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  5. "わたしのじしょをかりないでください。"

"わたしのじしょをかりないでください。"

Translation:Please do not borrow my dictionary.

June 21, 2017

26 Comments


https://www.duolingo.com/profile/KMAung

Please be aware of this phrase. Japanese people don't say directly to others. They think it will be hurt for them.


https://www.duolingo.com/profile/JulianV007

What do they say instead?


https://www.duolingo.com/profile/Kaens

言葉の辛さ度は人や関係それぞれでしょ?クラスメイトの中じゃあちょうどいいと思いますが、まあ第三者の意見どうぞ


https://www.duolingo.com/profile/lucaspossatti

99% of us can't hahaha


https://www.duolingo.com/profile/KanKanMikan

no one can read all the kanji


https://www.duolingo.com/profile/Joe264823

But please take a shower immediately is OK to be used directly?

But I don't think many use that phrase in English as well.


https://www.duolingo.com/profile/laughmetal

私の辞書を借りないでください


https://www.duolingo.com/profile/Spookiyu

I wish tapping a verb would give you the dictionary form of the word. It just gives you かり, so you can't tell whether, for example, this verb is かる or かりる.


https://www.duolingo.com/profile/Kaens

Indirectly, you know the right form here: the negative form for karu is karanai, not karinai.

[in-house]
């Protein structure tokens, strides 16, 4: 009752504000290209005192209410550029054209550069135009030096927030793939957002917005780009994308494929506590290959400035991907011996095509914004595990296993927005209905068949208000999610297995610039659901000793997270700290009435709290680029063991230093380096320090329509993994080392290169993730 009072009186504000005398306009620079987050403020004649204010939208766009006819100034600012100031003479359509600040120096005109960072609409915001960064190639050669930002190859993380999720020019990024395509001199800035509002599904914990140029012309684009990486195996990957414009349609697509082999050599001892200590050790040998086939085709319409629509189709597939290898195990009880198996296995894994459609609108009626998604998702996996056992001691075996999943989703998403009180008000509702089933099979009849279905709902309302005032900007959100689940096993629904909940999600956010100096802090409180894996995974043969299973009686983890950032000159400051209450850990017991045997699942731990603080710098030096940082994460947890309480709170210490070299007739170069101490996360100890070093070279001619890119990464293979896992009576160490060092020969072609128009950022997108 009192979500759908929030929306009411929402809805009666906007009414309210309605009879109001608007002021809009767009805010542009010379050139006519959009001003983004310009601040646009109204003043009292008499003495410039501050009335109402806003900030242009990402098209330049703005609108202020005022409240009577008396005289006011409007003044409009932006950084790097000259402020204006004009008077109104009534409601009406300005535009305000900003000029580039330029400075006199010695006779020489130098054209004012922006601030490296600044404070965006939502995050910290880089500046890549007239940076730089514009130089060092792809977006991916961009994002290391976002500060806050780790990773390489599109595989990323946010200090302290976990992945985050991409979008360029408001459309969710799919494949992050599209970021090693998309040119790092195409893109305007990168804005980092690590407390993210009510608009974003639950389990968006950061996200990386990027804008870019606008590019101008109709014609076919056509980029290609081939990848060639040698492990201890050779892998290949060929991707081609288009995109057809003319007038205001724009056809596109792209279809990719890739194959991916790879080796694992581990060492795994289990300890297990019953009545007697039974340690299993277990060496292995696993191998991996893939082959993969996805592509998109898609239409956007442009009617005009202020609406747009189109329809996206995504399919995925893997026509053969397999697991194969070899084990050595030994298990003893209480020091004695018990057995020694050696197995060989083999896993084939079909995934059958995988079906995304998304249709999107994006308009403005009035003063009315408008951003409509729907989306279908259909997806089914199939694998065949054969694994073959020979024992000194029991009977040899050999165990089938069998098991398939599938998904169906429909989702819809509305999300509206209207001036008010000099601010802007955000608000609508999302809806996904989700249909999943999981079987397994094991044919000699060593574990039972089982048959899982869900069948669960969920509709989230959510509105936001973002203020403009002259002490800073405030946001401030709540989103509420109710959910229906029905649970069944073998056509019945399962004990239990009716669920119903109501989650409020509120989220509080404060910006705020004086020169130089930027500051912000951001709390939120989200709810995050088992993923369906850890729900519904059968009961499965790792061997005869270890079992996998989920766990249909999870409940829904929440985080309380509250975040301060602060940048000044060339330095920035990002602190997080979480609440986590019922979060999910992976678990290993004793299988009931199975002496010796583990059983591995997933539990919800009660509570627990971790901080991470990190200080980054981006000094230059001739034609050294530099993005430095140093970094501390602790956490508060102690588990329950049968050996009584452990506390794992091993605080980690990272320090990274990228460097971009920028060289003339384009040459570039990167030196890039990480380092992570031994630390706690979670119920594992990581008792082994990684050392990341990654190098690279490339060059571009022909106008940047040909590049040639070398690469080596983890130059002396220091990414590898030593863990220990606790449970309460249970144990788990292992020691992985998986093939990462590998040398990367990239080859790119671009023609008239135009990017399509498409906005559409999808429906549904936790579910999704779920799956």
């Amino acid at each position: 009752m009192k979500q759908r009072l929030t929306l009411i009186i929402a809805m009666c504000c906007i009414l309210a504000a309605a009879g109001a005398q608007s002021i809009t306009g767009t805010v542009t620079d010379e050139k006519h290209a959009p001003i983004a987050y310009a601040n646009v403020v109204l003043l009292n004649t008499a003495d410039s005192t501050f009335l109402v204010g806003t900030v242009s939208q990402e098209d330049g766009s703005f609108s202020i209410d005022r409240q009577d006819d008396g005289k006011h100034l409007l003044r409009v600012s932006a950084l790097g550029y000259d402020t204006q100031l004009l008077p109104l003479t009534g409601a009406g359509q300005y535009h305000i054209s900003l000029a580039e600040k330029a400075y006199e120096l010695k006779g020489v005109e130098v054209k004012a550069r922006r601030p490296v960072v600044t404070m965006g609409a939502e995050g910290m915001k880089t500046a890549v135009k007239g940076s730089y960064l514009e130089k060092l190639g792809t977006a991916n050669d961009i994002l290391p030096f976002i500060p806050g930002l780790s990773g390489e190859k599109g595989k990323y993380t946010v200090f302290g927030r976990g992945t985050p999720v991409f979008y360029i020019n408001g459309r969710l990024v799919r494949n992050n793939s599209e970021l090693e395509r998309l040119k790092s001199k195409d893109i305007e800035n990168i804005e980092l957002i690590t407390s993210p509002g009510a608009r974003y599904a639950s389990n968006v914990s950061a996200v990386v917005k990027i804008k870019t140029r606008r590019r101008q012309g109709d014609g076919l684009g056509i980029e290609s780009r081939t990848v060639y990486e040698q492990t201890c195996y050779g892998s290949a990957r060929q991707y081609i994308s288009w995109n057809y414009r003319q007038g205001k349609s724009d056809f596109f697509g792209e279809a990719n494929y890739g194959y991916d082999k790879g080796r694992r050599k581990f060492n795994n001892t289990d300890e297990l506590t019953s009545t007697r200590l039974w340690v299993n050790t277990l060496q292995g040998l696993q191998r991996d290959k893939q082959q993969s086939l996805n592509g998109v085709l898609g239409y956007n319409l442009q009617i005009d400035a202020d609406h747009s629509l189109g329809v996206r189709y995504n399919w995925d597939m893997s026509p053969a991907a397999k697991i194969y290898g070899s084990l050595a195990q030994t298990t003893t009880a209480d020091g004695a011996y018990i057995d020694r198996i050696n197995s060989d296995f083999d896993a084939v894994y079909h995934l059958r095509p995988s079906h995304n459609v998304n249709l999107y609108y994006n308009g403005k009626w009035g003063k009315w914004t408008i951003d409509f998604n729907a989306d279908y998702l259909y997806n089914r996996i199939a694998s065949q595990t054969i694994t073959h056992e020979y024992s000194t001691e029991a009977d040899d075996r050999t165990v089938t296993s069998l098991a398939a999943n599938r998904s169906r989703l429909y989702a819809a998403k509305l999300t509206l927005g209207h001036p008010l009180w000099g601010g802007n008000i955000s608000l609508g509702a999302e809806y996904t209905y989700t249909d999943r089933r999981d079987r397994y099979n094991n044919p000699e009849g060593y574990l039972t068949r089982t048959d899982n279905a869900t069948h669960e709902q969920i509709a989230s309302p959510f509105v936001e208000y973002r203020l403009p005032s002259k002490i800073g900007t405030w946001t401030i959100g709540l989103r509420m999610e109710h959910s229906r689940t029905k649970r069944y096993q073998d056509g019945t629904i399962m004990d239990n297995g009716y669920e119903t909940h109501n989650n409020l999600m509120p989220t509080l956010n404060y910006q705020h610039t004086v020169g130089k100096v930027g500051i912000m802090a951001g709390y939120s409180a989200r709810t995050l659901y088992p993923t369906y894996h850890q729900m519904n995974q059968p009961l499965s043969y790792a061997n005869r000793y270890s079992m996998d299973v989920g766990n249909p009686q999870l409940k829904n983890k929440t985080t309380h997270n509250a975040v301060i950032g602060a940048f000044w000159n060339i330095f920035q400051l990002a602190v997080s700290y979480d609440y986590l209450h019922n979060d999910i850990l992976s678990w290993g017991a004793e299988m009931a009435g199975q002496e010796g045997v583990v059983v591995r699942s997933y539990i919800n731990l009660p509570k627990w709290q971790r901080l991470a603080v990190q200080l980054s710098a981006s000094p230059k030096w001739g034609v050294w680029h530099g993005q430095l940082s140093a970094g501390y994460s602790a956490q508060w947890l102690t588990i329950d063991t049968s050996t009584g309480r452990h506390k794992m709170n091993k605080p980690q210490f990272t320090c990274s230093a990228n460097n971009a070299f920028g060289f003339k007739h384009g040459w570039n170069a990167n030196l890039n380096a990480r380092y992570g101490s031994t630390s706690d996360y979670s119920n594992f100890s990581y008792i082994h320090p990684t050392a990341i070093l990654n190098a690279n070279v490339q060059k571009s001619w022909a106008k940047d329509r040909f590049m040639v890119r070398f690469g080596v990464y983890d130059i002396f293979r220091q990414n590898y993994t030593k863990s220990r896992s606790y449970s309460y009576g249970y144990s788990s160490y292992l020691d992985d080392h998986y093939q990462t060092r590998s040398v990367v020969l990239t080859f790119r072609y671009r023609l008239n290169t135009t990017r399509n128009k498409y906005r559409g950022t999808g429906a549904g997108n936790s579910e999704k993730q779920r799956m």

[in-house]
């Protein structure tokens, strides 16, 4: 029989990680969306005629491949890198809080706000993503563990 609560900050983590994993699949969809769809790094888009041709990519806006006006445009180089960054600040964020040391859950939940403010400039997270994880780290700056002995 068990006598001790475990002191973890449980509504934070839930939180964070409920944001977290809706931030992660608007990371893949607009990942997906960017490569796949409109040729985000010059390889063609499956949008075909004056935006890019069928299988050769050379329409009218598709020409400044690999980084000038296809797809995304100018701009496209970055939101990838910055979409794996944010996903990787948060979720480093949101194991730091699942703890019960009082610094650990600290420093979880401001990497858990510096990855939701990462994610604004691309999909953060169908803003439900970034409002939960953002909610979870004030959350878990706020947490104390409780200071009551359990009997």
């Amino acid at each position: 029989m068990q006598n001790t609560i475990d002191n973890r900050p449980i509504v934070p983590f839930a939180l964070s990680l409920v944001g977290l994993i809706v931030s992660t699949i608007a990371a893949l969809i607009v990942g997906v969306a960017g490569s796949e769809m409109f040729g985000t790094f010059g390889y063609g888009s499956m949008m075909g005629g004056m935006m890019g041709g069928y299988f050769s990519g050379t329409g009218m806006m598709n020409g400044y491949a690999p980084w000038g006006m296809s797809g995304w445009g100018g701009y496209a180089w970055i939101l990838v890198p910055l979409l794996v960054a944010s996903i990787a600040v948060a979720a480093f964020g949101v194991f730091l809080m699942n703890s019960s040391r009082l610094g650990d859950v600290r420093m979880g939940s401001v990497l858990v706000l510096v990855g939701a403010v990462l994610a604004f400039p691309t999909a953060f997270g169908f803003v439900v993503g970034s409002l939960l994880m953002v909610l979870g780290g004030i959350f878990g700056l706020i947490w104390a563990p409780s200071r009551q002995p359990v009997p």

https://www.duolingo.com/profile/Woo877240

This sounds strange in Japanese and I doubt somebody uses that in natural speech. On top of this translating it as "You cannot borrow my dictionary" seems to be incorrect according to the checking system, but the wierd (machine?) translation of "Please don't borrow my dictionary" sounds unnatural at the least.


https://www.duolingo.com/profile/JulianV007

What do they say instead?


https://www.duolingo.com/profile/Kaens

Probably 私の辞書を(借りて/取って)はだめです


https://www.duolingo.com/profile/IlanIvasko

I know you "borrowed" it without permission. That is called stealing


https://www.duolingo.com/profile/Impetus5

Maybe it means not to let other people borrow it? Confusing sentence


https://www.duolingo.com/profile/ngochung72

"Please" can be put at first in the sentence, or at the end. Both correct, too.


https://www.duolingo.com/profile/malbaFerre

It is very strange. There is two words that express exactly the situation. The dictionary show us: lend ,and lender is a person that have something and for a short time lends it for another people. Isn't it right? Then, why "borrow"? Somebory can explain it?


https://www.duolingo.com/profile/hippietrail

"Lend" means give temporarily. "Borrow" means take/receive temporarily. It's not rare to find some English speakers misuse "lend" for both though.


https://www.duolingo.com/profile/Heyber_molano

this exercise without kanjis is ridiculous.


https://www.duolingo.com/profile/ngochung72

"Do not borrow my dictionary, please" shoud be correct.


https://www.duolingo.com/profile/Xandaros

"please don't borrow my second daughter" ... Wait... Oh, じしょ, not じじょ! Whoops :D


https://www.duolingo.com/profile/B.K.W

This is English phrase is not very common. But I do think that Japanese is not direct so I believe that is why the English phrase is accurate but awkward to learn


https://www.duolingo.com/profile/Kiranix

What is the difference between 借る and 借りる?

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